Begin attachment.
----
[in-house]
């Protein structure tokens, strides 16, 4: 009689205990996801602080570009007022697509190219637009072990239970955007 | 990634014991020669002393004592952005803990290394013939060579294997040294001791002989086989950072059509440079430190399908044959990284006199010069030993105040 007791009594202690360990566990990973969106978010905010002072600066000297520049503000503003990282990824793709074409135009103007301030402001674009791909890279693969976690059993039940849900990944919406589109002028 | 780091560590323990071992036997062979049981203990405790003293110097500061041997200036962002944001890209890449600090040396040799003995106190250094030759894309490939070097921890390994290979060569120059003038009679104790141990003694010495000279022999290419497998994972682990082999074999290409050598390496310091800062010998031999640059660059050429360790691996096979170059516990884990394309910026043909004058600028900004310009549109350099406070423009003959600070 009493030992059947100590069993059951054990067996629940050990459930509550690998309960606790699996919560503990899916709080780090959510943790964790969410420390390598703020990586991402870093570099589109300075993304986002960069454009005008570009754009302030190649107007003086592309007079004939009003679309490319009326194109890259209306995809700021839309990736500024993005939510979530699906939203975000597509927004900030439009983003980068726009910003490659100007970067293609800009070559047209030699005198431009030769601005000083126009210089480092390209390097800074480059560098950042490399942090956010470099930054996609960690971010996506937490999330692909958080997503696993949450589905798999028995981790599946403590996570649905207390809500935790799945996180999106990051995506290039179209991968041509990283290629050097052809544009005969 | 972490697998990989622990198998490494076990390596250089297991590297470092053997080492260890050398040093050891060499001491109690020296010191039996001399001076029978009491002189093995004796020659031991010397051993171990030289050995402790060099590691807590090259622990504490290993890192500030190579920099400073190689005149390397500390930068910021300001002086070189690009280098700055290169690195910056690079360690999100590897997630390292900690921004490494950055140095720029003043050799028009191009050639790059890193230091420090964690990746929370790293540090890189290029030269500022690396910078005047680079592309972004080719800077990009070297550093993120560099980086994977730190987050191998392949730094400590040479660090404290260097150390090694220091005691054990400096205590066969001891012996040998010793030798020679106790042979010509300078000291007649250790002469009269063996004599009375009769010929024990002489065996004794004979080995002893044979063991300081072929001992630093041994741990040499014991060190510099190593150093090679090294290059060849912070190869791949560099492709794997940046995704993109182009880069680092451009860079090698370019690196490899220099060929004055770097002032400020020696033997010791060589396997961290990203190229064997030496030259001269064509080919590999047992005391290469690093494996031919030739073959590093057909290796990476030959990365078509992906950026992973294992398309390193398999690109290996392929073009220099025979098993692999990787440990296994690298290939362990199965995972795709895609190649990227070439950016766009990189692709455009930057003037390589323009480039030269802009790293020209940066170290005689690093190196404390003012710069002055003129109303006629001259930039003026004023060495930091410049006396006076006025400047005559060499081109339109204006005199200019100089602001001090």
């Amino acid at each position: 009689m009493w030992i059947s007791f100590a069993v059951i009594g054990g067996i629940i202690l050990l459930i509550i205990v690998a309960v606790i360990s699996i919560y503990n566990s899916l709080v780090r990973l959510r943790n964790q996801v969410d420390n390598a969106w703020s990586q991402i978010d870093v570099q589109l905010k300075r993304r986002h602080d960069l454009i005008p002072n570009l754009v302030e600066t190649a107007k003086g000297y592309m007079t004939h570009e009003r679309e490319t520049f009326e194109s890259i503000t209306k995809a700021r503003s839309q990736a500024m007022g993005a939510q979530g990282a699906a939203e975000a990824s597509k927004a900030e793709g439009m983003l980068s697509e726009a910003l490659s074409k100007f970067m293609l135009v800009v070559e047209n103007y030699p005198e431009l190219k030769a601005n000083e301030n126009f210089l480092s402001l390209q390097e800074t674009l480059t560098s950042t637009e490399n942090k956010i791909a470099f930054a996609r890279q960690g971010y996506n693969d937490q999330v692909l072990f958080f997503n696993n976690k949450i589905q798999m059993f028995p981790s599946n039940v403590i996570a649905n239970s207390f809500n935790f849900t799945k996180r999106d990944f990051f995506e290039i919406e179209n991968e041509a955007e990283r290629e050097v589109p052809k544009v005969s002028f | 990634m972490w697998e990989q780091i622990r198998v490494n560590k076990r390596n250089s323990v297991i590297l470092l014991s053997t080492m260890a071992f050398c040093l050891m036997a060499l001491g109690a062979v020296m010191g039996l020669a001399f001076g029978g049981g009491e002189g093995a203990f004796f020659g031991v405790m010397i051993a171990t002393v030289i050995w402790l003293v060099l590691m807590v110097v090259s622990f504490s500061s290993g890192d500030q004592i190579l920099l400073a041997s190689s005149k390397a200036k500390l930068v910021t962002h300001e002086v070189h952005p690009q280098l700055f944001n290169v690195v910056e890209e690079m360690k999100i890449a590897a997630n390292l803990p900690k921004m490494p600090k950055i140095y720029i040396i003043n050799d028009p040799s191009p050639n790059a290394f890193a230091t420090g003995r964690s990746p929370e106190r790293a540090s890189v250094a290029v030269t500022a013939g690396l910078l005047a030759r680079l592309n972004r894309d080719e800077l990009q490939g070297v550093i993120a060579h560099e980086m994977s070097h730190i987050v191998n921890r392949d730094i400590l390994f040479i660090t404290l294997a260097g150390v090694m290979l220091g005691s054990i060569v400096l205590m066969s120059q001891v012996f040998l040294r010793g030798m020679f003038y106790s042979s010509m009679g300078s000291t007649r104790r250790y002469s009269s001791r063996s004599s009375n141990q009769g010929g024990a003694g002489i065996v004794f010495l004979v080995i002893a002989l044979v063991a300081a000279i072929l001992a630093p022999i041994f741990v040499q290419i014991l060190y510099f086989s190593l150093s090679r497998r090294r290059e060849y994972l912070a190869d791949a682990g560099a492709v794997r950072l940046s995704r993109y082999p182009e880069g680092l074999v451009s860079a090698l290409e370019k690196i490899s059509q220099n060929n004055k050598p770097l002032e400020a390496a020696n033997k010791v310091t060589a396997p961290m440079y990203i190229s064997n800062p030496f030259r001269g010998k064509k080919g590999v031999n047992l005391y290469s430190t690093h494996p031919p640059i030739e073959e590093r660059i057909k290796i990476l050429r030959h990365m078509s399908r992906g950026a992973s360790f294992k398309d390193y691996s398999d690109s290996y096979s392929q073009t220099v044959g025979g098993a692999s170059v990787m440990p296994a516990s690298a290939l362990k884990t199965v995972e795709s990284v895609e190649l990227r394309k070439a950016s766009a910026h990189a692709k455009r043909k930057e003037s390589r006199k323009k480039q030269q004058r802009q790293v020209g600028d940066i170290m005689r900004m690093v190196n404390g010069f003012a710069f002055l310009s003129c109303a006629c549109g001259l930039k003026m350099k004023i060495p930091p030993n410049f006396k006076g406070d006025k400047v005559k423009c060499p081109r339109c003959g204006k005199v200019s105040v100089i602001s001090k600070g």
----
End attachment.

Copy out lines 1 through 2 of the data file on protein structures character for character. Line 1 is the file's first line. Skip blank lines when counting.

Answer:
[in-house]
């Protein structure tokens, strides 16, 4: 009689205990996801602080570009007022697509190219637009072990239970955007 | 990634014991020669002393004592952005803990290394013939060579294997040294001791002989086989950072059509440079430190399908044959990284006199010069030993105040 007791009594202690360990566990990973969106978010905010002072600066000297520049503000503003990282990824793709074409135009103007301030402001674009791909890279693969976690059993039940849900990944919406589109002028 | 780091560590323990071992036997062979049981203990405790003293110097500061041997200036962002944001890209890449600090040396040799003995106190250094030759894309490939070097921890390994290979060569120059003038009679104790141990003694010495000279022999290419497998994972682990082999074999290409050598390496310091800062010998031999640059660059050429360790691996096979170059516990884990394309910026043909004058600028900004310009549109350099406070423009003959600070 009493030992059947100590069993059951054990067996629940050990459930509550690998309960606790699996919560503990899916709080780090959510943790964790969410420390390598703020990586991402870093570099589109300075993304986002960069454009005008570009754009302030190649107007003086592309007079004939009003679309490319009326194109890259209306995809700021839309990736500024993005939510979530699906939203975000597509927004900030439009983003980068726009910003490659100007970067293609800009070559047209030699005198431009030769601005000083126009210089480092390209390097800074480059560098950042490399942090956010470099930054996609960690971010996506937490999330692909958080997503696993949450589905798999028995981790599946403590996570649905207390809500935790799945996180999106990051995506290039179209991968041509990283290629050097052809544009005969 | 972490697998990989622990198998490494076990390596250089297991590297470092053997080492260890050398040093050891060499001491109690020296010191039996001399001076029978009491002189093995004796020659031991010397051993171990030289050995402790060099590691807590090259622990504490290993890192500030190579920099400073190689005149390397500390930068910021300001002086070189690009280098700055290169690195910056690079360690999100590897997630390292900690921004490494950055140095720029003043050799028009191009050639790059890193230091420090964690990746929370790293540090890189290029030269500022690396910078005047680079592309972004080719800077990009070297550093993120560099980086994977730190987050191998392949730094400590040479660090404290260097150390090694220091005691054990400096205590066969001891012996040998010793030798020679106790042979010509300078000291007649250790002469009269063996004599009375009769010929024990002489065996004794004979080995002893044979063991300081072929001992630093041994741990040499014991060190510099190593150093090679090294290059060849912070190869791949560099492709794997940046995704993109182009880069680092451009860079090698370019690196490899220099060929004055770097002032400020020696033997010791060589396997961290990203190229064997030496030259001269064509080919590999047992005391290469690093494996031919030739073959590093057909290796990476030959990365078509992906950026992973294992398309390193398999690109290996392929073009220099025979098993692999990787440990296994690298290939362990199965995972795709895609190649990227070439950016766009990189692709455009930057003037390589323009480039030269802009790293020209940066170290005689690093190196404390003012710069002055003129109303006629001259930039003026004023060495930091410049006396006076006025400047005559060499081109339109204006005199200019100089602001001090």